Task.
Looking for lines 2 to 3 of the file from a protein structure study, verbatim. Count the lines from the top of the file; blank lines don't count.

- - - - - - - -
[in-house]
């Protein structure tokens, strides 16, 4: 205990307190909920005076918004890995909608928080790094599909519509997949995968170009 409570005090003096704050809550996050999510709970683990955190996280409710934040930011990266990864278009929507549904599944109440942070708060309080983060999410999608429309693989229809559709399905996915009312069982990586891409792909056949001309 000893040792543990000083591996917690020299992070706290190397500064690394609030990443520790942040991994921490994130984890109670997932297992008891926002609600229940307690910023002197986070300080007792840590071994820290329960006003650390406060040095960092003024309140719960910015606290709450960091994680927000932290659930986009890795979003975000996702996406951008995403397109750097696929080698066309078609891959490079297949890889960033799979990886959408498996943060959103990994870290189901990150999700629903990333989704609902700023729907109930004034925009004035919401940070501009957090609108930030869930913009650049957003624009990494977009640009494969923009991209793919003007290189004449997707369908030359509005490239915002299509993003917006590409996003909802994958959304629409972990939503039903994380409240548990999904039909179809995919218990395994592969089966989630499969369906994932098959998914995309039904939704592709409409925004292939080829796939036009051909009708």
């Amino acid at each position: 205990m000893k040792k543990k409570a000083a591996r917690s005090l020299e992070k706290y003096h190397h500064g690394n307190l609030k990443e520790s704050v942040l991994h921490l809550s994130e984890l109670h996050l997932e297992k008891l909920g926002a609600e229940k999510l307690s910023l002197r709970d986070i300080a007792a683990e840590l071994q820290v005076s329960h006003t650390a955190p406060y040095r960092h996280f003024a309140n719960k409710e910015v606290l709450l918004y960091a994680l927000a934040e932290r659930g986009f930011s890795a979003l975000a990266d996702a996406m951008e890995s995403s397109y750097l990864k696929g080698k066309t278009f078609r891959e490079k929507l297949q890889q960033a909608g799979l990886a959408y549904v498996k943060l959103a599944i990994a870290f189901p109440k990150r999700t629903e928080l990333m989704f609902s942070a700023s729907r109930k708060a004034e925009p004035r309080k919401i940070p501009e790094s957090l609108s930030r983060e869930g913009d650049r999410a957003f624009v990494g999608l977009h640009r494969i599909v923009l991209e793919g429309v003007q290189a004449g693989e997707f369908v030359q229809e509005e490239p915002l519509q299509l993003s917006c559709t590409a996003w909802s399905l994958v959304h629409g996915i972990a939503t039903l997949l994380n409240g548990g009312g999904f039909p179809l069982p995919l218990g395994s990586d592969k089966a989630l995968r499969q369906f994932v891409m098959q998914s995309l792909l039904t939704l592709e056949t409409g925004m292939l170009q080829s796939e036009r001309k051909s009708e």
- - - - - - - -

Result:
């Protein structure tokens, strides 16, 4: 205990307190909920005076918004890995909608928080790094599909519509997949995968170009 409570005090003096704050809550996050999510709970683990955190996280409710934040930011990266990864278009929507549904599944109440942070708060309080983060999410999608429309693989229809559709399905996915009312069982990586891409792909056949001309 000893040792543990000083591996917690020299992070706290190397500064690394609030990443520790942040991994921490994130984890109670997932297992008891926002609600229940307690910023002197986070300080007792840590071994820290329960006003650390406060040095960092003024309140719960910015606290709450960091994680927000932290659930986009890795979003975000996702996406951008995403397109750097696929080698066309078609891959490079297949890889960033799979990886959408498996943060959103990994870290189901990150999700629903990333989704609902700023729907109930004034925009004035919401940070501009957090609108930030869930913009650049957003624009990494977009640009494969923009991209793919003007290189004449997707369908030359509005490239915002299509993003917006590409996003909802994958959304629409972990939503039903994380409240548990999904039909179809995919218990395994592969089966989630499969369906994932098959998914995309039904939704592709409409925004292939080829796939036009051909009708």
């Amino acid at each position: 205990m000893k040792k543990k409570a000083a591996r917690s005090l020299e992070k706290y003096h190397h500064g690394n307190l609030k990443e520790s704050v942040l991994h921490l809550s994130e984890l109670h996050l997932e297992k008891l909920g926002a609600e229940k999510l307690s910023l002197r709970d986070i300080a007792a683990e840590l071994q820290v005076s329960h006003t650390a955190p406060y040095r960092h996280f003024a309140n719960k409710e910015v606290l709450l918004y960091a994680l927000a934040e932290r659930g986009f930011s890795a979003l975000a990266d996702a996406m951008e890995s995403s397109y750097l990864k696929g080698k066309t278009f078609r891959e490079k929507l297949q890889q960033a909608g799979l990886a959408y549904v498996k943060l959103a599944i990994a870290f189901p109440k990150r999700t629903e928080l990333m989704f609902s942070a700023s729907r109930k708060a004034e925009p004035r309080k919401i940070p501009e790094s957090l609108s930030r983060e869930g913009d650049r999410a957003f624009v990494g999608l977009h640009r494969i599909v923009l991209e793919g429309v003007q290189a004449g693989e997707f369908v030359q229809e509005e490239p915002l519509q299509l993003s917006c559709t590409a996003w909802s399905l994958v959304h629409g996915i972990a939503t039903l997949l994380n409240g548990g009312g999904f039909p179809l069982p995919l218990g395994s990586d592969k089966a989630l995968r499969q369906f994932v891409m098959q998914s995309l792909l039904t939704l592709e056949t409409g925004m292939l170009q080829s796939e036009r001309k051909s009708e």